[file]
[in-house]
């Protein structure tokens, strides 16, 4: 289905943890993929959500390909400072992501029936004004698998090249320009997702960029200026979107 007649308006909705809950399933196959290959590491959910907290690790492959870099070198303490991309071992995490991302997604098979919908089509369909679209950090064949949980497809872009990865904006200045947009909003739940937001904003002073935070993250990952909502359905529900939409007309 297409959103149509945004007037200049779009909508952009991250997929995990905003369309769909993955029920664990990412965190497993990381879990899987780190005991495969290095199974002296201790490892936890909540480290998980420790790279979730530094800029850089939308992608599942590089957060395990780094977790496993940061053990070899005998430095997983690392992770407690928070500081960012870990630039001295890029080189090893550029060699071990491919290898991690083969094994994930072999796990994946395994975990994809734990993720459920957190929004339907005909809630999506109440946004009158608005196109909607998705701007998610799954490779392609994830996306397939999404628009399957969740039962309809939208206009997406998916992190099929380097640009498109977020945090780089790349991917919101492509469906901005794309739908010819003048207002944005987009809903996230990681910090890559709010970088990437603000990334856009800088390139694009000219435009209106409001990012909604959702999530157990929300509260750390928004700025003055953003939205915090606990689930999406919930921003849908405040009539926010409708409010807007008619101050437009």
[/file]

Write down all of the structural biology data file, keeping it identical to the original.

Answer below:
[in-house]
């Protein structure tokens, strides 16, 4: 289905943890993929959500390909400072992501029936004004698998090249320009997702960029200026979107 007649308006909705809950399933196959290959590491959910907290690790492959870099070198303490991309071992995490991302997604098979919908089509369909679209950090064949949980497809872009990865904006200045947009909003739940937001904003002073935070993250990952909502359905529900939409007309 297409959103149509945004007037200049779009909508952009991250997929995990905003369309769909993955029920664990990412965190497993990381879990899987780190005991495969290095199974002296201790490892936890909540480290998980420790790279979730530094800029850089939308992608599942590089957060395990780094977790496993940061053990070899005998430095997983690392992770407690928070500081960012870990630039001295890029080189090893550029060699071990491919290898991690083969094994994930072999796990994946395994975990994809734990993720459920957190929004339907005909809630999506109440946004009158608005196109909607998705701007998610799954490779392609994830996306397939999404628009399957969740039962309809939208206009997406998916992190099929380097640009498109977020945090780089790349991917919101492509469906901005794309739908010819003048207002944005987009809903996230990681910090890559709010970088990437603000990334856009800088390139694009000219435009209106409001990012909604959702999530157990929300509260750390928004700025003055953003939205915090606990689930999406919930921003849908405040009539926010409708409010807007008619101050437009």